Fiercely territorial, a male tiger does not allow other males to breed with the females residing within his territory
All three tigers, one male and two females, sent to Sariska from Ranthambore were fathered by the Anantpura male (see photo). The two females were born to the Jhalra female aka Machhli and the male to the Chiroli female.
From camera-trapping (photography) census data gathered by Wildlife Institute of India (WII) in 2006, it is evident that the Anantpura male occupied the entire territory where the three tigers picked up for Sariska were born during 2004-2006. Fiercely territorial, a male tiger does not allow other males to breed with the females residing within his territory.
The 2006 WII census report examined 356 photographs of 31 tigers and counted five adult males—two of them (M4 and M5) too young to have fathered the Chiroli male cub already about a year old in 2006. The territories of the other three males (M1, M2, M3) were defined on the map by marking the locations where they were camera-trapped.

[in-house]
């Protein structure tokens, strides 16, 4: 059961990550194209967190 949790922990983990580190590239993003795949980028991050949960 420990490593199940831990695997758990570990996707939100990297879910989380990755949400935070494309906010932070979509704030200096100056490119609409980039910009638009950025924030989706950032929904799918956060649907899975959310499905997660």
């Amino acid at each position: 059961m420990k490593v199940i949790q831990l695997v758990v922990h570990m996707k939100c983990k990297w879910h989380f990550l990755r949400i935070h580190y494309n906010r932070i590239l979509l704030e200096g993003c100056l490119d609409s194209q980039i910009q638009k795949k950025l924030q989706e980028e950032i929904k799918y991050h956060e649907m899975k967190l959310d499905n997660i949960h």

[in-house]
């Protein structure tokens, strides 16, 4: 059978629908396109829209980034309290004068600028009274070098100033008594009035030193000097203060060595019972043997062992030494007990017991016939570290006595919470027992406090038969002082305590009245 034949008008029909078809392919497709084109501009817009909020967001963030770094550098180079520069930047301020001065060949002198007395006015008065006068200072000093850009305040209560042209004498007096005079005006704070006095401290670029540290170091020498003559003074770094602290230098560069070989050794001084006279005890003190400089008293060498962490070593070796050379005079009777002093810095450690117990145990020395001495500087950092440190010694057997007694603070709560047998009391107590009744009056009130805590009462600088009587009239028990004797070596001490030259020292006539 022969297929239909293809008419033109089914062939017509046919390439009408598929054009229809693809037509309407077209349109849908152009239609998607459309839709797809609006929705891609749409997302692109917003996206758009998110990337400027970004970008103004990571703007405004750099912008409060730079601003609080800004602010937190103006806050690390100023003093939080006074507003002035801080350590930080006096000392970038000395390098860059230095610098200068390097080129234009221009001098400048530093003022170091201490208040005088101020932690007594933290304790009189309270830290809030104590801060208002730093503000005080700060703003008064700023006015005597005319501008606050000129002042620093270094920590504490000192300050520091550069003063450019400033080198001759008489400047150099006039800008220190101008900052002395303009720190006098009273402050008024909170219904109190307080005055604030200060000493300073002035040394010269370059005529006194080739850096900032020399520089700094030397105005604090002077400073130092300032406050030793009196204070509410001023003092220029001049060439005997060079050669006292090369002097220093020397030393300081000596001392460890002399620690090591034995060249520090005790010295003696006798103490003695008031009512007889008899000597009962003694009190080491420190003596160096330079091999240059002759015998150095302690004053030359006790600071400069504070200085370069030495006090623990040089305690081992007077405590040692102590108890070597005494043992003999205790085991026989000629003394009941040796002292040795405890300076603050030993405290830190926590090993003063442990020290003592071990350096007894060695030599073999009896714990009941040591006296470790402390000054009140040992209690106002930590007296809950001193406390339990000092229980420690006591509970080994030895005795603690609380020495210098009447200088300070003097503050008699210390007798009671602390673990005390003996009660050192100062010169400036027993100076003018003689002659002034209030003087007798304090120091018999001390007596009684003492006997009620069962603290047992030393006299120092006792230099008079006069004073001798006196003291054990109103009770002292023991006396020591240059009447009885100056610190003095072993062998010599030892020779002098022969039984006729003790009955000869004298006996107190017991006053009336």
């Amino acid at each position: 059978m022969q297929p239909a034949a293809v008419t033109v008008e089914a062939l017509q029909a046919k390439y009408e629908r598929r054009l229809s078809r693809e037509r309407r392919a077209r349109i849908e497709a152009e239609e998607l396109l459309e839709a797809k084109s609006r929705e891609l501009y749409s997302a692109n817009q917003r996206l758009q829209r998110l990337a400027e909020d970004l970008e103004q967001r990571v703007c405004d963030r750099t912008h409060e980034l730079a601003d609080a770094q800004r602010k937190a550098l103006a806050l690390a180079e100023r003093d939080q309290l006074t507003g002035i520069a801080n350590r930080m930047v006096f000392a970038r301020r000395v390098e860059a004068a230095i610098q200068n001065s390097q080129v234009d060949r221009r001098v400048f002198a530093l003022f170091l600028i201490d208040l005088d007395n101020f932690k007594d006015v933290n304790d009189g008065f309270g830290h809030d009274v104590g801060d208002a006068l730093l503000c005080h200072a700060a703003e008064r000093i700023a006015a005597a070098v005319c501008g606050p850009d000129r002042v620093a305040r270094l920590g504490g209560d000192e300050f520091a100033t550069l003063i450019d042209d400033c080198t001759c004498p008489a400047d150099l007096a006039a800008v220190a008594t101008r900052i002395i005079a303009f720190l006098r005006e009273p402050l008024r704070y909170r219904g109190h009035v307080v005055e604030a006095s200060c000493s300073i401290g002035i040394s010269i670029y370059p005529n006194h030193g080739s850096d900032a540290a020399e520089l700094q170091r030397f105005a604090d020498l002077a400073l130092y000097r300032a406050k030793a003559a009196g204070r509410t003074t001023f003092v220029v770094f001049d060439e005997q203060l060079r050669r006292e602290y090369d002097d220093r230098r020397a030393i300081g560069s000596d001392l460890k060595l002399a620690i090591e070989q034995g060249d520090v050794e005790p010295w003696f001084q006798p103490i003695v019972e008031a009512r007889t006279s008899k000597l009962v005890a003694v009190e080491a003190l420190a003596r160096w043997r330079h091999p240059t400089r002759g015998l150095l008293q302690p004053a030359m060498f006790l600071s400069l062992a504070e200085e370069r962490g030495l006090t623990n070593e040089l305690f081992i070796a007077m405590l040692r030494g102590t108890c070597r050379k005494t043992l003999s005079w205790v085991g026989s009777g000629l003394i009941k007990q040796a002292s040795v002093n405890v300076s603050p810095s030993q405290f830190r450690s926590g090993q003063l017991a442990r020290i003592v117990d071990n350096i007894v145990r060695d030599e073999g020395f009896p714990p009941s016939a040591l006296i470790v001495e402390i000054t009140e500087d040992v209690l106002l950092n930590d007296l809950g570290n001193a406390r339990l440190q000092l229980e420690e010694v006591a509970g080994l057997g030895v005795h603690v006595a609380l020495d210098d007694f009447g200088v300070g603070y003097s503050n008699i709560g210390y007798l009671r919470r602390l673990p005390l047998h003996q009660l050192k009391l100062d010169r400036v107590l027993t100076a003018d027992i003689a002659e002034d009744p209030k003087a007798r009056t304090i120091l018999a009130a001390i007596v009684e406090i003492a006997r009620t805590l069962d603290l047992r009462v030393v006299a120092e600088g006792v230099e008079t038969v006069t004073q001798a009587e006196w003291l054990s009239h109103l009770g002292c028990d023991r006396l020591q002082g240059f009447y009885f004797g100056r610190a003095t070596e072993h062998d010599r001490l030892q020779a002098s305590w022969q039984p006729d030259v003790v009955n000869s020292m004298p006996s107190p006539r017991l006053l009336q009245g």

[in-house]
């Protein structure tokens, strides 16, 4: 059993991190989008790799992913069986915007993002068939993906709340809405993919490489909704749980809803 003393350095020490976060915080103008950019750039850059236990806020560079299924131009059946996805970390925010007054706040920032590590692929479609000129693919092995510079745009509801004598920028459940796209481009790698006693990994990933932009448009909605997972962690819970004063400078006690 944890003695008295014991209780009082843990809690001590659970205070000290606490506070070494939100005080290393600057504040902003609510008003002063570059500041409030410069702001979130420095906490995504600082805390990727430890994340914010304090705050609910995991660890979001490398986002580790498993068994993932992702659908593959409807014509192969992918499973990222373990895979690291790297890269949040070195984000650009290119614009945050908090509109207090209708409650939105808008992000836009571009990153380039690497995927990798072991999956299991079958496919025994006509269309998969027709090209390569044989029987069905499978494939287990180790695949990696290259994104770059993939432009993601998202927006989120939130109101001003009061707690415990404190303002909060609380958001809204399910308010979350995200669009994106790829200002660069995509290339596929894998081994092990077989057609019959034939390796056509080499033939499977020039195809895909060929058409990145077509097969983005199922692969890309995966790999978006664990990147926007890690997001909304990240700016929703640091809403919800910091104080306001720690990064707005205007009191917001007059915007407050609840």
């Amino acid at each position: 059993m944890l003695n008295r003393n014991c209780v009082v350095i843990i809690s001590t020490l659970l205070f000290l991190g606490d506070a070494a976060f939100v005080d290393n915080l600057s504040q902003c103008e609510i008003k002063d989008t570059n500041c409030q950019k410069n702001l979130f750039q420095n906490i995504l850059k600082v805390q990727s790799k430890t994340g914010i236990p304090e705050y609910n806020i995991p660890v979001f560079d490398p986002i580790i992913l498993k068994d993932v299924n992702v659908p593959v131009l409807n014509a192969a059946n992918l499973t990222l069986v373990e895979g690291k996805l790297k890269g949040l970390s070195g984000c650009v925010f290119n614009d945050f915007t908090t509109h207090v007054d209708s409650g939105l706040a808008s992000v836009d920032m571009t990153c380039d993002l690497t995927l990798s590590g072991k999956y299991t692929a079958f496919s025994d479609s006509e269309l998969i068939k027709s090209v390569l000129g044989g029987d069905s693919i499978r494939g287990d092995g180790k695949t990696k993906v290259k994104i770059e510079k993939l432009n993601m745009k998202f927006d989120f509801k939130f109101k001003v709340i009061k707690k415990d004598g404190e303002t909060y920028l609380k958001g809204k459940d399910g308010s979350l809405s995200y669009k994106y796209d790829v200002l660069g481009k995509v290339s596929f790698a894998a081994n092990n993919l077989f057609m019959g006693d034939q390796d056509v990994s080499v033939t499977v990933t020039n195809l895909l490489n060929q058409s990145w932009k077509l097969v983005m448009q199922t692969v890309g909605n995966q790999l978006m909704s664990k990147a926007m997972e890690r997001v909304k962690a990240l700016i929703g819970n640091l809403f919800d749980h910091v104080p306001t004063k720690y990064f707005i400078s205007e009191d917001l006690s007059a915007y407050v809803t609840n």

The territories of the Jhalra (F1) and Chiroli females (F2) fell within the territory of the Anantpura male (M1). Except under rare circumstances, the other males (M2-M5) could not have bred with any of these two females without dislodging the Anantpura male from his territory.
The Chiroli male cub, later named T10, was mothered by the Chiroli female (F2). For Sariska, he was captured from within his father Anantpura male’s territory (see capture point on map) in 2008.
The tigresses sent to Sariska are from two successive litters of the Jhalra female (F1). The elder one (T1) was photographed with her mother at several stages of her life and was picked up from within her mother’s territory that she had started to share independently.
The other tigress (T18) moved a few kilometres from her mother’s (F1) territory to find her own space from where she was picked up for Sariska. She was camera-trapped with her mother in the 2006 census. There is also video evidence of her as a cub playing with her parents—Jhalra female and Anantpura male—in a 2007 NHK documentary filmed by Keko More.